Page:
We'll call it that Demographics. That will be the title. If we wanted to, we could add additional short description. Let's leave it blank and click Save Page. We'll go up to PAGE 1 now at the top, and we should probably put a title in here as well. It has its own Edit Page Options button. We'll click it, select Edit Page. In here for the short title, we'll call this one Questions and then click Save Page. All right! So far so good. Except that our PAGE 2, now called Demographics, doesn't have any questions.

We're going to add a question here which really isn't a question at all. It's going to be a request. So, for the Question Text, we'll get to that momentarily. Right now, we'll go down to the Question Type. Click the dropdown, and you'll see there are actually two demographic options to help get us started, one for the U.S. and one for International. So, it depends on who your audience is. Let's say they're all in the U.S. We'll choose Demographic Information (U.S.), and based on that, we get a number of preset fields. Now, at the top is where we put in our request.

It says Question Text, but it's not really a question. Let's type in Please provide the following information. We'll close up the Suggested Questions by clicking the Close button. Now, down below, you'll see a number of check boxes where we can choose which of these fields will be visible on the form, which ones will be required answers. Well, the Name, definitely we want that, and we want that to be required. The Company, it's visible, but not necessarily required, the Address, the first line, visible and required.

Sometimes there's an optional second line for an address. We'll leave that as unchecked next to Answer Required. We do want the City or Town, the State, ZIP Code, Country, not mandatory, Email Address, yes, Phone Number, not necessarily. So, we've made our options, and as we scroll down, you can see the only other option is to be specific with the size and placement of this. But we'll accept the defaults by clicking Save, and we'll see what that looks like here on our design page as we scroll down past PAGE 1. Not too bad.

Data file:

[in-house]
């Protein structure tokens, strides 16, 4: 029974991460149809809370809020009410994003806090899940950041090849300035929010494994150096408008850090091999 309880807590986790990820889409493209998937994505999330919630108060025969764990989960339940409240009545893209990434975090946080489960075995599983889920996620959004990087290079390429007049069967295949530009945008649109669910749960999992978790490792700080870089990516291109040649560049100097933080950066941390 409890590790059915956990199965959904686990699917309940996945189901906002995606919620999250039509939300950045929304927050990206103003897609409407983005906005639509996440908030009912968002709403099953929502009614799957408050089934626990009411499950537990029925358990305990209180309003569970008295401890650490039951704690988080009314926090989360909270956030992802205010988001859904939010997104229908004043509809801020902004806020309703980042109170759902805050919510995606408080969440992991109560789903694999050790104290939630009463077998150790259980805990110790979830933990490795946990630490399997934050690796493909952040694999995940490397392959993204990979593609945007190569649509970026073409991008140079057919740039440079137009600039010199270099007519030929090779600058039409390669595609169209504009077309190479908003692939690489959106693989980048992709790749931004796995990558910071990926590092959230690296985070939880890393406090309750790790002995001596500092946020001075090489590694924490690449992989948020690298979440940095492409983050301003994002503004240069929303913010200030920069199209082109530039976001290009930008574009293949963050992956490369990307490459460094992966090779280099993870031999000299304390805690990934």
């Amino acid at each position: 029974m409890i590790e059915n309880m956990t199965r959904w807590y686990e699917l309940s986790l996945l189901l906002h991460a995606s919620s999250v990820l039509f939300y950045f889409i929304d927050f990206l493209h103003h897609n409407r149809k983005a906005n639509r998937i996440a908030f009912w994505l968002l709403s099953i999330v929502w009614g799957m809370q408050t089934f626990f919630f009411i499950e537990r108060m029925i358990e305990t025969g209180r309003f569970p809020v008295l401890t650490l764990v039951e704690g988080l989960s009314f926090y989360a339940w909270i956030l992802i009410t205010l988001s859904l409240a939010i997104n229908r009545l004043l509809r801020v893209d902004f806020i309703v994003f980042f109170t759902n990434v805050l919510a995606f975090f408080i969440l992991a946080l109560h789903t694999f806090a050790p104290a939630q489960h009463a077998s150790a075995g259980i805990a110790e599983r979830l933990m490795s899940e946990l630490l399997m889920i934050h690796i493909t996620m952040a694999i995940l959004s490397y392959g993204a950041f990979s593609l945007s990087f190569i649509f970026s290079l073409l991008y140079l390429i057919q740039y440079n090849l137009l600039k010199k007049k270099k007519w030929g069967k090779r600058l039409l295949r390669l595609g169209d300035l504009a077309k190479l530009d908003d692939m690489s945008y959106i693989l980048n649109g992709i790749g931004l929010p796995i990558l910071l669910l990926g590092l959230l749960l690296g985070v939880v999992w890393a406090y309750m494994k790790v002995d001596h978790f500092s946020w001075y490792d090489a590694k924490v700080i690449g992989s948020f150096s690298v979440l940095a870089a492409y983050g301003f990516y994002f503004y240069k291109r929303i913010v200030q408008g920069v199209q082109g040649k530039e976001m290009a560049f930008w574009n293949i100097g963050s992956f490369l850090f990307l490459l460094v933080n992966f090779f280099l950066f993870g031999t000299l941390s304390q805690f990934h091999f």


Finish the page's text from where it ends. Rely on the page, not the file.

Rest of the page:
To preview this, we can go to Preview, but just keep in mind it is PAGE 2 that we're looking at--or want to look at. When we click Preview Survey, we see PAGE 1. And at the end of this page, you'll see a Next button to go to PAGE 2, but some of these are required. So, if we hit Next, look what happens. We see some red notes here indicating that we have to answer some of these questions. So, to preview it, I'll click some radio buttons where they're required, and then we'll click the Next button to see PAGE 2 to see what that looks like, very nice.

All right! We'll close it up and go back to our main design screen here where we now have a 2-page survey with questions and some demographic information to be entered in the second page.